Exploring how climate change interventions can work best to deliver more than the sum of their parts

Public sector planning plays a key role in making regions and countries resilient to climate change. But tackling climate change’s huge potential impacts will stretch limited public sector resources to the limit. With partners we are exploring how to use sequence and synchrony to make climate change planning, and public sector interventions, most effective — to help them deliver ‘more than the sum of their parts’.

A man tends intercropped coffee and banana in Rwanda

IIED is collaborating with public, private and civic organisations in Ethiopia and Rwanda in an ‘action learning’ programme (learning by doing) to support such public sector planning and interventions. We are exploring whether ensuring government climate change interventions work in sequence (ie the outcomes of one lead into another, and are co-ordinated across sectors), and policy objectives and instruments also work in synchrony, can deliver more results.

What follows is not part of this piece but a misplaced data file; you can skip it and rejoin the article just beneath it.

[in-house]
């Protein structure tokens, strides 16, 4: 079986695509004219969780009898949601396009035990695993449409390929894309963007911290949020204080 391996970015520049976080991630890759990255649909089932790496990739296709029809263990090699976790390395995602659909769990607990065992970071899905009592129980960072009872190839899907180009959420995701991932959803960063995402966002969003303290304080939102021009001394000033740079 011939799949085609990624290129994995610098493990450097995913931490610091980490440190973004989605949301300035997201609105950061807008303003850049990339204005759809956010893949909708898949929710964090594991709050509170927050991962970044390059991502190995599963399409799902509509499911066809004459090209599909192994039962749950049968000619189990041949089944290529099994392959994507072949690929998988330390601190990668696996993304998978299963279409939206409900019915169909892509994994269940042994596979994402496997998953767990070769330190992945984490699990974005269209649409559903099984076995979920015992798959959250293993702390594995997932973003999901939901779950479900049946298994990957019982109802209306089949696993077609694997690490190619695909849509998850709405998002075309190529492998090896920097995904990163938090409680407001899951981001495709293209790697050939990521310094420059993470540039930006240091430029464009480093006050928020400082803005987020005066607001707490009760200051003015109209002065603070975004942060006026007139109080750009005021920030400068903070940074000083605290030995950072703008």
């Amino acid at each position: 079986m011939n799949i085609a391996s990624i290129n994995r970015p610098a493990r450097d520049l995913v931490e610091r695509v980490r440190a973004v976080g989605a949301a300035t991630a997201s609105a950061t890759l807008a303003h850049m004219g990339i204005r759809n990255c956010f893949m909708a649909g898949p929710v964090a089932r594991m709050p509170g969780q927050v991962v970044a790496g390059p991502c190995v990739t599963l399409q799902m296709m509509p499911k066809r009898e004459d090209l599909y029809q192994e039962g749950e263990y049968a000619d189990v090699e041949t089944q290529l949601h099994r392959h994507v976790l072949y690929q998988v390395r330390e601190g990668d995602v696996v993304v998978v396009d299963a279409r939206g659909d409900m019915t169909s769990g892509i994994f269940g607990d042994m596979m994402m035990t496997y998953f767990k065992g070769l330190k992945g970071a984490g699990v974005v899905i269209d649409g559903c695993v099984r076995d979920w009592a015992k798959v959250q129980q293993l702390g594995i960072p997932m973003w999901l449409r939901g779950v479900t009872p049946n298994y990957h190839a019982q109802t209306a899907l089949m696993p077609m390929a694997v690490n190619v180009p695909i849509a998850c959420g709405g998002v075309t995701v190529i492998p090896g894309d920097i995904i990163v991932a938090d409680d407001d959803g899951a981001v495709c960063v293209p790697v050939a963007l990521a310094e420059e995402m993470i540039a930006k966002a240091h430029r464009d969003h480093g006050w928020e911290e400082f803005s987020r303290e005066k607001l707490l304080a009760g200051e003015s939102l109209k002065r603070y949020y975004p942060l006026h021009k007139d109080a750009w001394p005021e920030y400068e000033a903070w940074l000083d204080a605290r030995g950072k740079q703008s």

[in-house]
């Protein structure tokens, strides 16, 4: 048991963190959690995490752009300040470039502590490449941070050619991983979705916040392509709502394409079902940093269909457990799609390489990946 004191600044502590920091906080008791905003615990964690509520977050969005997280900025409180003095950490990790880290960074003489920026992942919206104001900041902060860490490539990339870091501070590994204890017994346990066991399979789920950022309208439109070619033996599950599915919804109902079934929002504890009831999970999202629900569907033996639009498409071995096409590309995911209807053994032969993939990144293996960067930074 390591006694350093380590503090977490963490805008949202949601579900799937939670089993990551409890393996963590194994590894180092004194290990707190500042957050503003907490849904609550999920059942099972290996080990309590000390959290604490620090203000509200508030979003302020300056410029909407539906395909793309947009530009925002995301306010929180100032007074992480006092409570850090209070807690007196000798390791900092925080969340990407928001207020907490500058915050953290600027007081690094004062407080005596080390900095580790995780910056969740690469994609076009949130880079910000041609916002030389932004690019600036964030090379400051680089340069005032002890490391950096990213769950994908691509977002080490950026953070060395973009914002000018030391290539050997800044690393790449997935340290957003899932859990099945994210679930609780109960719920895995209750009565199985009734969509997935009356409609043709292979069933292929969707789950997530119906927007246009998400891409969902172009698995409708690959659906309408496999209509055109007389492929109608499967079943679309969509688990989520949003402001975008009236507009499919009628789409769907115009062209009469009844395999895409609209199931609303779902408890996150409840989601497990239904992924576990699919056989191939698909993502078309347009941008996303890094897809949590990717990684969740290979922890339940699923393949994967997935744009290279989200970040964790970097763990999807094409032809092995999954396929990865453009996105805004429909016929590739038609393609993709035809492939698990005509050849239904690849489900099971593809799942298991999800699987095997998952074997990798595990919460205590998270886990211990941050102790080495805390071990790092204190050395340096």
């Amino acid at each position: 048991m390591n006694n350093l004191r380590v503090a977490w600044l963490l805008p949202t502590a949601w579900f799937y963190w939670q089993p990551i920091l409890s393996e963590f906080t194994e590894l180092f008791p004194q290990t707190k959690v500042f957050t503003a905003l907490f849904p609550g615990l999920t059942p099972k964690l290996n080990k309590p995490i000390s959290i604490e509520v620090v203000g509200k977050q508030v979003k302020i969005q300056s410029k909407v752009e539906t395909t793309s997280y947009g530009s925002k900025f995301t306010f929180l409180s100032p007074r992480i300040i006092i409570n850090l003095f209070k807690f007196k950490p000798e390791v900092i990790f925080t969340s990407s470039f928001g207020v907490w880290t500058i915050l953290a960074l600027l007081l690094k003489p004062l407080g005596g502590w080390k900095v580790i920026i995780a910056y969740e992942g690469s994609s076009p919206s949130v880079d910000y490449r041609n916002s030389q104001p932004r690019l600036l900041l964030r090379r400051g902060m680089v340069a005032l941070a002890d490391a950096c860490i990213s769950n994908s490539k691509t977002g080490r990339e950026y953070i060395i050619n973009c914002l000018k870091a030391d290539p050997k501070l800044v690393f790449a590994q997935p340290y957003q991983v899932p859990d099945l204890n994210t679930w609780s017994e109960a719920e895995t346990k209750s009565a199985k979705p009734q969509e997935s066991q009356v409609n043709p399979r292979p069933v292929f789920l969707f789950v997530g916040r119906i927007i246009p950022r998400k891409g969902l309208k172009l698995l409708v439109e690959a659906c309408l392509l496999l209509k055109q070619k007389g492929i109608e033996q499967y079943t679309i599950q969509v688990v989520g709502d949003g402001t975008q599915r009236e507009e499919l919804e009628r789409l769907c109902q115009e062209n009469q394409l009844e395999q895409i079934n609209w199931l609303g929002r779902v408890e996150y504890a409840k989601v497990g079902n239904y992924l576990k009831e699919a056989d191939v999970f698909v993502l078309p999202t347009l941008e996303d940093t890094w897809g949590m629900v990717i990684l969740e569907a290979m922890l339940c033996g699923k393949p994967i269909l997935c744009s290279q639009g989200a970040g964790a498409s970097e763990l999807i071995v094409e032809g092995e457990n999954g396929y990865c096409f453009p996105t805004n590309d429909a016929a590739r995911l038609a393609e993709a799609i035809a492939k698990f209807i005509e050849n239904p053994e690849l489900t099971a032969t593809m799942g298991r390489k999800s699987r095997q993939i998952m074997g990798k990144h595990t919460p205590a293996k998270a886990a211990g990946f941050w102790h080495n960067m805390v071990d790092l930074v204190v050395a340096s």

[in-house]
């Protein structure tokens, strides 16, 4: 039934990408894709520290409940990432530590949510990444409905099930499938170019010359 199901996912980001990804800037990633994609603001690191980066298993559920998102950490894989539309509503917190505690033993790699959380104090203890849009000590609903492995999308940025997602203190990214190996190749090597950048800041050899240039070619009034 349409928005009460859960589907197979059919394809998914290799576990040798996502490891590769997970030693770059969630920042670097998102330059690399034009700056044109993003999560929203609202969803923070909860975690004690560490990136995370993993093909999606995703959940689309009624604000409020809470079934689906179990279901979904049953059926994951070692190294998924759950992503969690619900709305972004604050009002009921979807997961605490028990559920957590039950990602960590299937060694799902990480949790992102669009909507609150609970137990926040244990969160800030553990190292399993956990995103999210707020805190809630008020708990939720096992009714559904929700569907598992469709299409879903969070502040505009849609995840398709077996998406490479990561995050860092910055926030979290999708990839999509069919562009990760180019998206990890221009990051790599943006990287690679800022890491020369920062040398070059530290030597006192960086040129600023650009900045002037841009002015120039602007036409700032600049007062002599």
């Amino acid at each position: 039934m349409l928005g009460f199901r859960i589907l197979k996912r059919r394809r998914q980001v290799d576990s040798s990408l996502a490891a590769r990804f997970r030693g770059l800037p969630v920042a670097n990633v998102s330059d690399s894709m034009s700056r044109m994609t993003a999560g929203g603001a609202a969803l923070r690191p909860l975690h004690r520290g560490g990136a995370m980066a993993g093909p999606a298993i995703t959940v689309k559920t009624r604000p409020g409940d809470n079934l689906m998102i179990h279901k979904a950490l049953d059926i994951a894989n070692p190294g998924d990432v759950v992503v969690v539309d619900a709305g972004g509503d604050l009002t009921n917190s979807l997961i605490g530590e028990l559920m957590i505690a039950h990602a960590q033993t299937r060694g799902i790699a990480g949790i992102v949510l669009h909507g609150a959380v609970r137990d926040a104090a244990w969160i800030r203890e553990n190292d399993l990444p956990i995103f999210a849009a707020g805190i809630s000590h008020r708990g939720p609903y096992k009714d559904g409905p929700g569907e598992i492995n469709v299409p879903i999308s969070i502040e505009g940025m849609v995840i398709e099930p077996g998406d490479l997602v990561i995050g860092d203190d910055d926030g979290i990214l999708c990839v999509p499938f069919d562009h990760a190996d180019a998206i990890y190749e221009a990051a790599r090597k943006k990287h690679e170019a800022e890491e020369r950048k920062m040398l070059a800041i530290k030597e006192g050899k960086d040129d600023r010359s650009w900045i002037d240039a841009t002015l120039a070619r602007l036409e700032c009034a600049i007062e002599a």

This project, which runs until 2015, will compare country case studies. Both Ethiopia and Rwanda have recently prepared national climate change policies and are designing policy instruments to support these. A third country case study may also be added.

The aim is to produce a methodology or framework that focuses on these ideas of sequence and synchrony to help countries get the most from climate resilient planning.

We will also be researching how other public policy and development priorities have used the ideas of sequence and synchrony to achieve their aims, and publishing the results as an evidence paper.

For more information contact: Nanki Kaur

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